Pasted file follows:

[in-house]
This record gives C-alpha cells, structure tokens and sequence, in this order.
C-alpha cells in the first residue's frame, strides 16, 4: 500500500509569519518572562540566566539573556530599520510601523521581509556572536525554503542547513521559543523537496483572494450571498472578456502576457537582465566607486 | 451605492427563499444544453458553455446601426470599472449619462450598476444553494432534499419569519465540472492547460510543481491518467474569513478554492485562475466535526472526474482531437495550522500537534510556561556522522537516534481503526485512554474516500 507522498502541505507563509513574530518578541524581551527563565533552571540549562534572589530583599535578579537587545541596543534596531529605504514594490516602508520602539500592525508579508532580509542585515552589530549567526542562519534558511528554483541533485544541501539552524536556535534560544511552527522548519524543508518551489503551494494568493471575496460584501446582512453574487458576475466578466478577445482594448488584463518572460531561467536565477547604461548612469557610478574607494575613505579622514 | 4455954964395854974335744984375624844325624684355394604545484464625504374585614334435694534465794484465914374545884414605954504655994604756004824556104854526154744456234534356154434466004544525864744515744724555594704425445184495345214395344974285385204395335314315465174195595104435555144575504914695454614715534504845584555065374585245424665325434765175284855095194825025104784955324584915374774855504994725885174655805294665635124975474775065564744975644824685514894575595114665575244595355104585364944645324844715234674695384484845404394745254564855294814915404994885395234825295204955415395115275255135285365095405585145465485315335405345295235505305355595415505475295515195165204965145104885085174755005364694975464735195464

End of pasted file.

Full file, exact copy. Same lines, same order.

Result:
[in-house]
This record gives C-alpha cells, structure tokens and sequence, in this order.
C-alpha cells in the first residue's frame, strides 16, 4: 500500500509569519518572562540566566539573556530599520510601523521581509556572536525554503542547513521559543523537496483572494450571498472578456502576457537582465566607486 | 451605492427563499444544453458553455446601426470599472449619462450598476444553494432534499419569519465540472492547460510543481491518467474569513478554492485562475466535526472526474482531437495550522500537534510556561556522522537516534481503526485512554474516500 507522498502541505507563509513574530518578541524581551527563565533552571540549562534572589530583599535578579537587545541596543534596531529605504514594490516602508520602539500592525508579508532580509542585515552589530549567526542562519534558511528554483541533485544541501539552524536556535534560544511552527522548519524543508518551489503551494494568493471575496460584501446582512453574487458576475466578466478577445482594448488584463518572460531561467536565477547604461548612469557610478574607494575613505579622514 | 4455954964395854974335744984375624844325624684355394604545484464625504374585614334435694534465794484465914374545884414605954504655994604756004824556104854526154744456234534356154434466004544525864744515744724555594704425445184495345214395344974285385204395335314315465174195595104435555144575504914695454614715534504845584555065374585245424665325434765175284855095194825025104784955324584915374774855504994725885174655805294665635124975474775065564744975644824685514894575595114665575244595355104585364944645324844715234674695384484845404394745254564855294814915404994885395234825295204955415395115275255135285365095405585145465485315335405345295235505305355595415505475295515195165204965145104885085174755005364694975464735195464